This Pavilion of Dreams is billed as an interactive showcase of advanced technology themed around the life cycles of flowers and butterflies. Mainly created by technologists from Taiwan’sIndustrial Technology Research Institute (ITRI), it’s one hot ticket; visitors stand in long lines simply to get a reservation to get in the line that eventually goes into the exhibit.
To me, the story line seemed a little hokey—visitors first pick a category of dreams, like family or career, and make a wish in that category while standing in front of what seems a lot like a vending machine with some 3-D bells and whistles. The machine assigns a personal flower to you, displays it in a video image, and releases an RFID bracelet. The bracelet identifies your flower and category of dreams, and, as you move through the exhibit, your personal flower sometimes appears in front of you; your presence also triggers trees growing and other effects. The walk through the exhibit takes about an hour; the experience ends when you toss your virtual flower into a virtual river to send it flowing off to carry your wishes into some magical place.While the story line may have been a bit clunky, the integration of ITRI’s technology into the experience, however, was impressively lovely. Some 150 of ITRI’s FleXpeakers (photo, left), thin loudspeakers less than 1 mm thick, made mostly out of paper, hang in a silver forest, blending in stunningly with hundreds of other abstract leaves that fill the entry hall. Or, as the brochure puts it more poetically, “hundreds of speakers as thin as leaves serenade visitors with the sounds of the Earth”
And ITRI's flexible display technology powers rows of curved displays that show dreamlike images of fields and flowers (photo, below right). This is FlexUPD, a breakthrough technology introduced last year that solved a key manufacturing problem for plastic displays, that is, it’s hard to lay circuitry down accurately on something that’s very thin and very flexible. ITRI’s solution was to develop what it calls a de-bonding layer, that is, a material that allows the plastic to stick to a glass substrate during manufacture but easily peel off that substrate later. Spectrum described that development here last fall.
Also making an appearance at the Flower Expo—glasses-free 3D displays (photo, below left). Big ones, not the little handheld gizmos now coming onto the market. Going glasses-free on a large scale is tricky, because the sweet spot, that is, where you have to stand to see the 3D effect at its best, is small and can be hard to find (handheld displays assume a standard distance from eyes to hands, and you naturally make adjustments in how you hold it if something is a little off). But, in the Pavilion of Dreams, this isn’t much of aproblem; by the time visitors arrive at these displays, they’ve already been trained to stand in marked spots on the floors, because some of these spots trigger animations. So when they hit the 3D gallery, visitors look at the floor first, find their spot, then look up and see perfect glasses-free 3D.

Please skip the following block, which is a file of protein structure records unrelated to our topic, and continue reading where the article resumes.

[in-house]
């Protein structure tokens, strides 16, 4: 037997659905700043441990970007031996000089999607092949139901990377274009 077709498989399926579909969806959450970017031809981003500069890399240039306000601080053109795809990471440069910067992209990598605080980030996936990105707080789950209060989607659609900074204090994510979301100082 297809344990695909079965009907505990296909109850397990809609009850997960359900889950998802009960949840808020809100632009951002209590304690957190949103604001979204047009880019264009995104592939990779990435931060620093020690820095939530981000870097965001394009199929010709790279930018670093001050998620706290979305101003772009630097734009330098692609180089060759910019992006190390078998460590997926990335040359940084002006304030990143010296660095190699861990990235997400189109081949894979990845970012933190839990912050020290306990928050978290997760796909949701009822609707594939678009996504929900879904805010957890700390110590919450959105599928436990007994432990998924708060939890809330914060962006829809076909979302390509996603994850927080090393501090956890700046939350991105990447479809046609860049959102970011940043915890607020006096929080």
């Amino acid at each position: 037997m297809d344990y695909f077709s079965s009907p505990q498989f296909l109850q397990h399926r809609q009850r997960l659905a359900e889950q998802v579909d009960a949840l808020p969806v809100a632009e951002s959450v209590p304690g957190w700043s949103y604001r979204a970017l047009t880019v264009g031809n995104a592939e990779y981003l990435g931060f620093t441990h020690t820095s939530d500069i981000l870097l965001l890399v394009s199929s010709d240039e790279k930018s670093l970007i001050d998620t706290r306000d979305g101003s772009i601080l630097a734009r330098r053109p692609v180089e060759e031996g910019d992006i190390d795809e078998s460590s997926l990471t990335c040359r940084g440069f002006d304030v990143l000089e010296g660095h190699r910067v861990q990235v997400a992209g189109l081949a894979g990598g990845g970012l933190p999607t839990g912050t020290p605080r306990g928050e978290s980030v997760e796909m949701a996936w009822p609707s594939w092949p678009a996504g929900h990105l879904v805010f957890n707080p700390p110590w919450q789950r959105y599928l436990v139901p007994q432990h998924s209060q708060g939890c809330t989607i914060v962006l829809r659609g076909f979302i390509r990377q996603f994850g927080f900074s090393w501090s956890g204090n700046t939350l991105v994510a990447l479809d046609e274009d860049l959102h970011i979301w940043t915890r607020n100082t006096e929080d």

This version of glasses free technology is a twist on the typical lenticular lens approach, in which the two images for the right and left eyes interlace horizontally and a rippled sheet of plastic on the surface of the display sends the different views in the right directions. ITRI’s lenticular displays interlace the images vertically, necessary because the flowers and trees being displayed are typically vertical images.
The Pavilion of Dreams also incorporated a wireless sensing technology that purportedly detected breathing patterns and pulse rates. I couldn’t tell whether or not this worked or not; it was integrated into the exhibit in a section where visitors were instructed to stand in front of a display and breathe calmly because somehow their breathing would cause the image of a seedling to grow into a beautiful tree. The crowd followed instructions and all the virtual trees grew at basically the same pace, proving, I guess, that all of the visitors, at least, were alive and not virtual.
Tekla S. Perry is a senior editor at IEEE Spectrum. Based in Palo Alto, Calif., she's been covering the people, companies, and technology that make Silicon Valley a special place for more than 40 years. An IEEE member, she holds a bachelor's degree in journalism from Michigan State University.